Leave your apartment and talk to your neighbors. You normally wouldn't talk to your neighbors, because talking to someone when you don't know if you'll have anything in common with them is a risky move, as you could end up in a horrible conversation. But these people are nice. Invite them to your apartment and drink beer with them, even though you normally hate having people over. Laugh ruefully as the male half of the couple refers to the building with the collapsed crane as "billionaire dick tower." Walk outside and watch the transformer a block away explode. The whole block smells like burning hair now, but your lights are still on. Make a joke about the transformer making the cemetery bodies come to life. Then pause for a terrified second and think WHAT IF THAT COULD ACTUALLY HAPPEN OH MY GOD.


Go to sleep drunk, because you've been stress drinking during the storm, even though nothing is happening to you. Wake up. Again offer your couch to everyone you can reach on social media. Realize that most people who need your couch cannot currently access social media. Imagine the insurmountable task of riding your bike all the way to lower Manhattan, this time with tacos. No, not tacos. Not portable enough. This time you'll bring everyone chicken sandwiches that you'll wrap in wax paper and stack like kindling in a tote bag. Spend the morning puttering around and trying to get online. Succeed sporadically. Spend the afternoon working and making risotto, imagining yourself bringing it to an office that, for the time being, is nonfunctional and closed. How would you get there, anyway, without the train? Flying bicycle? Nothing has happened to you and you feel terribly guilty about this.

Ineffectuality and boredom and guilt means you can expect cabin fever to set in. Get really, really sick of your fiancee. And your cat. And your blankets. And all your stupid clothes. AND YOUR DUMB HOUSE. Seriously begin hoping that one of the people to whom you've offered your couch can figure out how to get to Brooklyn, so that you can have a sort of slumber party type situation for at least 24 hours, before all of the parties in the new arrangement become sick of each other. Have sex, or don't. You've been together for a couple of years now and you haven't combed your hair in days and his comical mustache that he grew specifically for his strong man Halloween costume is still perched optimistically on his upper lip, even though it's clear that you're not doing anything for Halloween. No one feels sexy. Even the cat who humps blankets like a fiend seems uninterested in his normal daily fap routine.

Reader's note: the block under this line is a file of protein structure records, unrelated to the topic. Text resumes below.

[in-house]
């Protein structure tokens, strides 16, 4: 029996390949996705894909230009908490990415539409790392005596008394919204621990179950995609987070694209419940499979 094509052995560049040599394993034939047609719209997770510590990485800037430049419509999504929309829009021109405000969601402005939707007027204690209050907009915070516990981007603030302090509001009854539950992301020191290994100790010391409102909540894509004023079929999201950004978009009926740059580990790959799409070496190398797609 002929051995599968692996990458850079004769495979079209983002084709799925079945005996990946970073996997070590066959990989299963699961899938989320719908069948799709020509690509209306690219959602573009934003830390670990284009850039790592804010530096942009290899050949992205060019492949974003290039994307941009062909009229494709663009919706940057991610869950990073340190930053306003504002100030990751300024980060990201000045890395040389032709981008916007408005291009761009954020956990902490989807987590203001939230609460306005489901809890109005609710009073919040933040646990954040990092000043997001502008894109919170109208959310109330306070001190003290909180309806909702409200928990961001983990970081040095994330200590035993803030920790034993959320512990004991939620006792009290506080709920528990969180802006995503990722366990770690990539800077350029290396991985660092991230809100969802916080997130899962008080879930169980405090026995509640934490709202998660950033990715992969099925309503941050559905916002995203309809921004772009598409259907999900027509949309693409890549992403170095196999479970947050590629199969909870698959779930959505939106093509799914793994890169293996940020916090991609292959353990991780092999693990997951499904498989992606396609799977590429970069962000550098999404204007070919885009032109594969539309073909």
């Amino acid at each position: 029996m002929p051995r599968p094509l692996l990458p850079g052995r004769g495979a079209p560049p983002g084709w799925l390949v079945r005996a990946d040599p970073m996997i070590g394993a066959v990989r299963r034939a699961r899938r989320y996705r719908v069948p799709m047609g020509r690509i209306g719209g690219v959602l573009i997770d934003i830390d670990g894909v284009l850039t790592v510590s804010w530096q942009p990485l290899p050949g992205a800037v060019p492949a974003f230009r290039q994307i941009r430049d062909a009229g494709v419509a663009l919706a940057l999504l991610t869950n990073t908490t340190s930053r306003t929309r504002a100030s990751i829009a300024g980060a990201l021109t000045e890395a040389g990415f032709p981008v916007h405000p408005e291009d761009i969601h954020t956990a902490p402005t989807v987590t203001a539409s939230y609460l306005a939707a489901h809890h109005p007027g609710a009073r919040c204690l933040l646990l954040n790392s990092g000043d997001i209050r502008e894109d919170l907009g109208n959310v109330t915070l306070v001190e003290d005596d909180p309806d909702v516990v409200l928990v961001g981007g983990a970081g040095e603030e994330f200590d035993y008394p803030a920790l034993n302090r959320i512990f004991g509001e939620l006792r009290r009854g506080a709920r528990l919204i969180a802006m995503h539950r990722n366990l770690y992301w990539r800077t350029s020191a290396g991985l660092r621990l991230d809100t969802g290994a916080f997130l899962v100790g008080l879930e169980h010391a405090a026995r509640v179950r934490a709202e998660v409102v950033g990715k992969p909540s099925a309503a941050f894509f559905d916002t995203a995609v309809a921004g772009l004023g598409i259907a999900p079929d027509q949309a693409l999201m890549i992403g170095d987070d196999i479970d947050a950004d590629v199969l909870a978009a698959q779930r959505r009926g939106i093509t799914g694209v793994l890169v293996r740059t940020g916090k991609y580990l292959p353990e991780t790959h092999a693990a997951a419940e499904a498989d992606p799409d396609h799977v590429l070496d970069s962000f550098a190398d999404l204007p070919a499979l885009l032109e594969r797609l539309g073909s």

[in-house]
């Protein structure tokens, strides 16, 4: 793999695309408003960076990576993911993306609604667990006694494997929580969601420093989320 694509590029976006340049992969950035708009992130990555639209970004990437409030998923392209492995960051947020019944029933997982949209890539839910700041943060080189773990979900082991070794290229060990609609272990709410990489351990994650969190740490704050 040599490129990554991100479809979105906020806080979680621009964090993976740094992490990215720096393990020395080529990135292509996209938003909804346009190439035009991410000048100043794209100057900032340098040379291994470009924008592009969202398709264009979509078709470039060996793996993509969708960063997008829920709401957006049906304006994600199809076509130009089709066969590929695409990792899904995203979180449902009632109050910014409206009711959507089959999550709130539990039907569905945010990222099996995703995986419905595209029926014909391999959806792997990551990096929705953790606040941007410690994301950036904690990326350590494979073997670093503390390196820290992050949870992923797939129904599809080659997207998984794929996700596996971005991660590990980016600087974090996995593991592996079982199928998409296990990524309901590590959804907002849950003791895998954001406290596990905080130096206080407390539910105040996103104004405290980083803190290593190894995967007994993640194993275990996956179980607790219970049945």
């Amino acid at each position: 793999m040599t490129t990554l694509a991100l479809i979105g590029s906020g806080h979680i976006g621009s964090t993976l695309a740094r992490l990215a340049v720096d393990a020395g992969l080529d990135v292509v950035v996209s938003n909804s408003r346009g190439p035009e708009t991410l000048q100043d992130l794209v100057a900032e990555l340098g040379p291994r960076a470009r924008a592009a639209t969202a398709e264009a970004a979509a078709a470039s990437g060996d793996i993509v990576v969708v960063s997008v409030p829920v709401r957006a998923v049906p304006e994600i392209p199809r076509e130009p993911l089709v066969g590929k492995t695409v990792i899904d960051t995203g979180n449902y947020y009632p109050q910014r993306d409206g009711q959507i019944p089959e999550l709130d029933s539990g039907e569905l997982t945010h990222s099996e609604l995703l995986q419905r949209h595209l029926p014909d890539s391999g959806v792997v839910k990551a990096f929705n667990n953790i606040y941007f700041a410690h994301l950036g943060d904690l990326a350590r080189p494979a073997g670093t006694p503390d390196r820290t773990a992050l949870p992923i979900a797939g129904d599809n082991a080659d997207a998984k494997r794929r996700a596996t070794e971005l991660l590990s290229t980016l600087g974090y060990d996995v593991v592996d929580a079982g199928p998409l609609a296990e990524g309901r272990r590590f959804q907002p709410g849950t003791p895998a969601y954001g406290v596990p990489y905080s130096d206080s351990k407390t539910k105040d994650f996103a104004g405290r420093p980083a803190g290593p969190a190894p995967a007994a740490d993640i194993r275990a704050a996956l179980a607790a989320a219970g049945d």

Read frustrated-sounding updates from your coworkers without power or water or internet and feel bad that you have power and water and internet. Plan on baking cookies. Donate to the Red Cross. Consider donating blood, even though needles make you faint. No, no, instead just donate a bunch of extra money. Donate a couple of towels, even though you totally need all of your towels because you threw away all of your extra crap because you've moved twice in the last seven months. YOU DON'T NEED A SEPARATE TOWEL FOR YOUR HAIR, YOU SELFISH JERK! DRIP DRY FOR THE TIME BEING!

Check in with your displaced friends for the seventh or eighth time. They will again decline your offer of assistance. There's nothing you can really do right now, except sit on your couch and rearrange the fridge. Look at the subway map and see that you're going to have to take a bus across the Brooklyn or Manhattan bridge to get to your job. Imagine spending November and December biking. Imagine your bike getting stolen. Feel bad for yourself, and then feel bad for other people.


Offer to help again. Your friends know you can't, but they say they appreciate your attentiveness. It's the thought behind the enchiladas that counts.

-Erin Gloria Ryan



Gotta admit, I've seen about enough wittily written first-person accounts of 'how the storm affected people who were not really affected'.